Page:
How to Train Your Puppy for a Crate
While you may believe that you can simply stick your puppy in the crate at night, you need to first train your puppy to accept the crate.
Step One: Introduction to the Crate
Never lock your puppy in the crate and leave them when you have just gotten them. This will make your puppy negative about the crate. A crate is not punishment. Instead, be sure not to make a big deal out of being crated.
Step Two: Short Periods in the Crate
Start by leaving your puppy in the crate for a few minutes each day. Make the crate time longer each week by adding a few more minutes.
Step Three: Extension Periods in the Crate
Once your puppy is happy to stay in the crate for a few minutes, it is essential to extend their crate time more.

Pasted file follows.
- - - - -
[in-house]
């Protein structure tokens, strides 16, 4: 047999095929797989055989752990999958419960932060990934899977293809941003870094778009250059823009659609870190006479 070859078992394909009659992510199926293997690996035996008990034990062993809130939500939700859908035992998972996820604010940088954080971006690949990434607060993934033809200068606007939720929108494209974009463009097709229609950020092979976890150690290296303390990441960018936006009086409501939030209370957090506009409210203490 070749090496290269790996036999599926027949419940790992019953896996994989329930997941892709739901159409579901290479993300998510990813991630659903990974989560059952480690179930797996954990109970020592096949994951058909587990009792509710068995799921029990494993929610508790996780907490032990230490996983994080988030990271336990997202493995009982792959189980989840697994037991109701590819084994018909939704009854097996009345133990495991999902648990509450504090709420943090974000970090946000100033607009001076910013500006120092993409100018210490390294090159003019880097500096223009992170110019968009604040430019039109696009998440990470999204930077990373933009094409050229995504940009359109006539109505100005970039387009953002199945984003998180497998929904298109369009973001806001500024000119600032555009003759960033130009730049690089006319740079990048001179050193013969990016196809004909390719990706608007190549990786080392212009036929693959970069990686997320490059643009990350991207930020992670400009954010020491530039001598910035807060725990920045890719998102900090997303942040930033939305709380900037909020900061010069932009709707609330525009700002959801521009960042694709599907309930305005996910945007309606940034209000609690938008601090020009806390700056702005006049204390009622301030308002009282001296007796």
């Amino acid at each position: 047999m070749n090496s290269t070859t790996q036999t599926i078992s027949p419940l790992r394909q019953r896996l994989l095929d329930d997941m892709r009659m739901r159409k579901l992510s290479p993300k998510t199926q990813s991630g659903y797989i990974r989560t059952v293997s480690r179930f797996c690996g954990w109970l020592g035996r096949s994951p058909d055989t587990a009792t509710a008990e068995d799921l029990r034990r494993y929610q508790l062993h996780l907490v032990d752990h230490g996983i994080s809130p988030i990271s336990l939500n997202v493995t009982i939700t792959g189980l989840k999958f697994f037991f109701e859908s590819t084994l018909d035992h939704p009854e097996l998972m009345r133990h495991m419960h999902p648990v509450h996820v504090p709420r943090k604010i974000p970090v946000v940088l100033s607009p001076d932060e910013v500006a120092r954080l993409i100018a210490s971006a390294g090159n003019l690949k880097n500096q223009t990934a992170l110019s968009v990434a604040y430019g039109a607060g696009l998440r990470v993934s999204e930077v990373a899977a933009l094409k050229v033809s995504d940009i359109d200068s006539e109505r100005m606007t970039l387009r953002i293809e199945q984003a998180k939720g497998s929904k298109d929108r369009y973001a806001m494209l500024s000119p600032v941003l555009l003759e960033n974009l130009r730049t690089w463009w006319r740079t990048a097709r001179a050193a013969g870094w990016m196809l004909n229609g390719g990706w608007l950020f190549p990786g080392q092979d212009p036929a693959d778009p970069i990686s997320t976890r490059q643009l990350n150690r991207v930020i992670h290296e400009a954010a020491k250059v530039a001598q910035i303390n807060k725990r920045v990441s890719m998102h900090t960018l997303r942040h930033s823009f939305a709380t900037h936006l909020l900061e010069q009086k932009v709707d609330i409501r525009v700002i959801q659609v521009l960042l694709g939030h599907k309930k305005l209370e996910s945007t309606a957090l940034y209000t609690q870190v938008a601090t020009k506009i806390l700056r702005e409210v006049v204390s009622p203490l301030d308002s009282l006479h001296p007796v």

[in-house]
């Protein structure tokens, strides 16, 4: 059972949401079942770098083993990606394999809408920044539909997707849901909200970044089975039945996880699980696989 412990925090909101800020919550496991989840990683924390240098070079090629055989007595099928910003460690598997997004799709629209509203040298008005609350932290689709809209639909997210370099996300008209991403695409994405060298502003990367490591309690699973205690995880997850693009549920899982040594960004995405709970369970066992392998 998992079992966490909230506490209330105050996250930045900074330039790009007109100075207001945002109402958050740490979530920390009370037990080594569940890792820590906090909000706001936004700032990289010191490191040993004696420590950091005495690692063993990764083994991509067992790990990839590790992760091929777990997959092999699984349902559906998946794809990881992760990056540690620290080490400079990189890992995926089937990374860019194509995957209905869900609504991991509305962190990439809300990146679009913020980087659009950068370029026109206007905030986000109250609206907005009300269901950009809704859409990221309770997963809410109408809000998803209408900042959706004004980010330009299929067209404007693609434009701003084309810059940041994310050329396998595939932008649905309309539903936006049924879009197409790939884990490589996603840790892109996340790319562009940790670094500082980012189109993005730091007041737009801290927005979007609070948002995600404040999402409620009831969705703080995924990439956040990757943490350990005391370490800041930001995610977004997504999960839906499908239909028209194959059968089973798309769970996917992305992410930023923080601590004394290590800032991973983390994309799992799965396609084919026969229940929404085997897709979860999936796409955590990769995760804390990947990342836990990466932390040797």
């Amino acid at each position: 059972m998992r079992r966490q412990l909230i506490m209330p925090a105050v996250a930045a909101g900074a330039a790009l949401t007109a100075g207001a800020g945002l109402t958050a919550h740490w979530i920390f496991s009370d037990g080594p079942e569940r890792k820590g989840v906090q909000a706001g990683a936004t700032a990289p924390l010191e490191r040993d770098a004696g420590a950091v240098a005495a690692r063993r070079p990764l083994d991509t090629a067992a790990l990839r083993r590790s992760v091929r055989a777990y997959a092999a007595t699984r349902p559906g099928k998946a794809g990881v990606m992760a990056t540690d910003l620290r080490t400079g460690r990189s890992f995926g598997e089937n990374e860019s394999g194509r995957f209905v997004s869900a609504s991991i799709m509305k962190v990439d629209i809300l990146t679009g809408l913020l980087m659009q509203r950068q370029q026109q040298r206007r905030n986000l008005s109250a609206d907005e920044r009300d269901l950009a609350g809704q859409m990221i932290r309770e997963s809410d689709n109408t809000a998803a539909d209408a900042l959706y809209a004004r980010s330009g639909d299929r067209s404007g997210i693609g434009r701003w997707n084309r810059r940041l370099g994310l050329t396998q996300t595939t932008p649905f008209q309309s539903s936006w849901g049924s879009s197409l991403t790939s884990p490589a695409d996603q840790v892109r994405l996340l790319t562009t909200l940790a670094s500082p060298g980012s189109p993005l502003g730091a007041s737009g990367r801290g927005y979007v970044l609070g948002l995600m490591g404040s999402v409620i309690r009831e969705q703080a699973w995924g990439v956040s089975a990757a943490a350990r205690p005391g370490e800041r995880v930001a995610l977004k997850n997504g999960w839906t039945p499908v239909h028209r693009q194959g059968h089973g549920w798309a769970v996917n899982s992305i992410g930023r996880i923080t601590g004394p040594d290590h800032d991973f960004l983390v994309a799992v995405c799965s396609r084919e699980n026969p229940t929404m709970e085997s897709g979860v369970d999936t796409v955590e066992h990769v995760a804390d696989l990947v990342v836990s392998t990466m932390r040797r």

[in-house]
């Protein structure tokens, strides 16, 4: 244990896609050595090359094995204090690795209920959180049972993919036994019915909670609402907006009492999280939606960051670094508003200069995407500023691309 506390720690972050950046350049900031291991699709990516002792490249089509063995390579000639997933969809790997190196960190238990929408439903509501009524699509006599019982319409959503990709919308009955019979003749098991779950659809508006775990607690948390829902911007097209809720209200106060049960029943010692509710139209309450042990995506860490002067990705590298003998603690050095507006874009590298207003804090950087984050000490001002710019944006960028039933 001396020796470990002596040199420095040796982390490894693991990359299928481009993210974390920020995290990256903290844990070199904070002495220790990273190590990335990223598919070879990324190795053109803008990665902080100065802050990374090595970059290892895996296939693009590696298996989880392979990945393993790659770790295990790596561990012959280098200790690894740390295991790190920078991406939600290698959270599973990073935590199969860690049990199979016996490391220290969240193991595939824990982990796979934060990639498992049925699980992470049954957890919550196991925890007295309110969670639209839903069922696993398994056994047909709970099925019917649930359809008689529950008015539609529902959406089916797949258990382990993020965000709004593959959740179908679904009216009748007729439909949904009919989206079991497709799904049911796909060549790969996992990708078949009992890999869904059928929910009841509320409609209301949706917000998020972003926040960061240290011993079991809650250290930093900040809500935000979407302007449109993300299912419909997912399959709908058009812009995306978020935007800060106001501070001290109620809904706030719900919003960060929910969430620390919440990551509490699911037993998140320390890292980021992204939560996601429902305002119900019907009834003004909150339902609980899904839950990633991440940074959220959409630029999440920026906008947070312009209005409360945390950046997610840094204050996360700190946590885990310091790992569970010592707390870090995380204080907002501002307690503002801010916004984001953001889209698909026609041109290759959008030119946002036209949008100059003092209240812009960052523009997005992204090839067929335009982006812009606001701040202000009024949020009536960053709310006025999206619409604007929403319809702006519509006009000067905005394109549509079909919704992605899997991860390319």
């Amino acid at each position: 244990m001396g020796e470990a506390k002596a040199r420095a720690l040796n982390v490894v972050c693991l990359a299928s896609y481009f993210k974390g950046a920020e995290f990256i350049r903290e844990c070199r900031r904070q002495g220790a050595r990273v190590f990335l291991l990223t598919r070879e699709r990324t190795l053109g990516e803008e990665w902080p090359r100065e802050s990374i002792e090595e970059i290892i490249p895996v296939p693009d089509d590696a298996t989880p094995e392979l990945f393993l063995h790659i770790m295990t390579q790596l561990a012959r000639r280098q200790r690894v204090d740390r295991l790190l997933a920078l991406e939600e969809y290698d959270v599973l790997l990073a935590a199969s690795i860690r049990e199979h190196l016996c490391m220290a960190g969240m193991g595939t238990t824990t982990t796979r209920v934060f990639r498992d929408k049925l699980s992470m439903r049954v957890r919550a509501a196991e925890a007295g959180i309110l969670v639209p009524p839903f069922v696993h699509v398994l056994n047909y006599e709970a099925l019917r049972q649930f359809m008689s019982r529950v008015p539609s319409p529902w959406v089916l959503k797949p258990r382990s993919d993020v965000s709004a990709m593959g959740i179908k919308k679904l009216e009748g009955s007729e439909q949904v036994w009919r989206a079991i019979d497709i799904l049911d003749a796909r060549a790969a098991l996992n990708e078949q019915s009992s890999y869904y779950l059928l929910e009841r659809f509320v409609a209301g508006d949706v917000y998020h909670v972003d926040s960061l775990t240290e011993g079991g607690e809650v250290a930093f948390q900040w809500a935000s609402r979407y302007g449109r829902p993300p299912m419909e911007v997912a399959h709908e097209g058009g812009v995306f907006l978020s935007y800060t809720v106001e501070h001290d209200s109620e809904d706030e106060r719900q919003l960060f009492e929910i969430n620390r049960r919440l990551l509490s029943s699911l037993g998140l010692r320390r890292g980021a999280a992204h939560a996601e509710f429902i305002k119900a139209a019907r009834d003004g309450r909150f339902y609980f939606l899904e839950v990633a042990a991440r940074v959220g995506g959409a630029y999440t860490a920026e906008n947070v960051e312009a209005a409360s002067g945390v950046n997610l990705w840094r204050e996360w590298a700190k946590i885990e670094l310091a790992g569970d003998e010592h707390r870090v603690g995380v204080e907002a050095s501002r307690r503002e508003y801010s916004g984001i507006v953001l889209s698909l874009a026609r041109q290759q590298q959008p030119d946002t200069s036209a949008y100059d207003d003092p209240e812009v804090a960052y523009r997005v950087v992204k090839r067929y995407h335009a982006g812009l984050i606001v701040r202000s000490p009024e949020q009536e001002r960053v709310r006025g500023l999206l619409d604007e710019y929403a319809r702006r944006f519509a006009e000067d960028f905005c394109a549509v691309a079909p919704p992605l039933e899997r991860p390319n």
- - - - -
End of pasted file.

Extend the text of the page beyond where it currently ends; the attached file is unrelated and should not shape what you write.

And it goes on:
Golden Rule of Crate Training
Puppies forget so very easily. You may be able to train your puppy today, but by tomorrow, your puppies may have slipped back into naughty mode. Use your crate when your puppy is too boisterous to help them cool down and calm down, but never use a crate as punishment.
Crate Training for Puppies FAQs
Should I put my 8-week-old puppy in a crate at night?
Yes, you should teach your puppy about crate training as this will help calm them and bring routine to their day. Be sure to only leave a puppy in their crate for an appropriate amount of time. For each week of age, your puppy can stay an hour alone in it at night without needing to come out. So a puppy can be left alone for 8 hours at 8 weeks of age.
Why is it a good idea to crate my puppy at night?
A crate resembles your puppy’s den as a place where they snuggle and sleep. Crating your puppy at night helps them settle down, develop a routine, and avoid potty mishaps.
The Final Crate
Locking your puppy in their crate at night has many benefits, and as a dog owner and trainer, it is impossible for you to disregard the value of good crate training.
Always follow the rule of only allowing an hour of alone time per week of age for the puppy.
featured image from https://www.humanesociety.org/resources/crate-training-101